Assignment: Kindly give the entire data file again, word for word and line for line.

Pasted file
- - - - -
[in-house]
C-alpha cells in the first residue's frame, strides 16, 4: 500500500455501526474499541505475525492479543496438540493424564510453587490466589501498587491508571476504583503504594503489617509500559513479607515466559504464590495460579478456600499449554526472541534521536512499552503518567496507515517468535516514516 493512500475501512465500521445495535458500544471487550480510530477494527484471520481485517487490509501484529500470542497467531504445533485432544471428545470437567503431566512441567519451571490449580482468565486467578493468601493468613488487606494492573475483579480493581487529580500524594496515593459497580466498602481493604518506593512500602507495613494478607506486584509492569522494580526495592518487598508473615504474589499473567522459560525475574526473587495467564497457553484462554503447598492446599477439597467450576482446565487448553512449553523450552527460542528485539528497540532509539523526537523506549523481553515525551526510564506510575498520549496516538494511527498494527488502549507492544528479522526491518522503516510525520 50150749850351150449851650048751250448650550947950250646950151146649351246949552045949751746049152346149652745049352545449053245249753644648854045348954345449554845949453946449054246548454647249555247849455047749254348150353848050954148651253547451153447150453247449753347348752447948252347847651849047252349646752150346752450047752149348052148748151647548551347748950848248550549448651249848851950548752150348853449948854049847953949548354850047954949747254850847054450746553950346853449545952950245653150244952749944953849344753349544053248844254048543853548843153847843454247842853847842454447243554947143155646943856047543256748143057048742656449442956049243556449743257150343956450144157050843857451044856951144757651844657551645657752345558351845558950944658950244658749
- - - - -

[in-house]
C-alpha cells in the first residue's frame, strides 16, 4: 500500500455501526474499541505475525492479543496438540493424564510453587490466589501498587491508571476504583503504594503489617509500559513479607515466559504464590495460579478456600499449554526472541534521536512499552503518567496507515517468535516514516 493512500475501512465500521445495535458500544471487550480510530477494527484471520481485517487490509501484529500470542497467531504445533485432544471428545470437567503431566512441567519451571490449580482468565486467578493468601493468613488487606494492573475483579480493581487529580500524594496515593459497580466498602481493604518506593512500602507495613494478607506486584509492569522494580526495592518487598508473615504474589499473567522459560525475574526473587495467564497457553484462554503447598492446599477439597467450576482446565487448553512449553523450552527460542528485539528497540532509539523526537523506549523481553515525551526510564506510575498520549496516538494511527498494527488502549507492544528479522526491518522503516510525520 50150749850351150449851650048751250448650550947950250646950151146649351246949552045949751746049152346149652745049352545449053245249753644648854045348954345449554845949453946449054246548454647249555247849455047749254348150353848050954148651253547451153447150453247449753347348752447948252347847651849047252349646752150346752450047752149348052148748151647548551347748950848248550549448651249848851950548752150348853449948854049847953949548354850047954949747254850847054450746553950346853449545952950245653150244952749944953849344753349544053248844254048543853548843153847843454247842853847842454447243554947143155646943856047543256748143057048742656449442956049243556449743257150343956450144157050843857451044856951144757651844657551645657752345558351845558950944658950244658749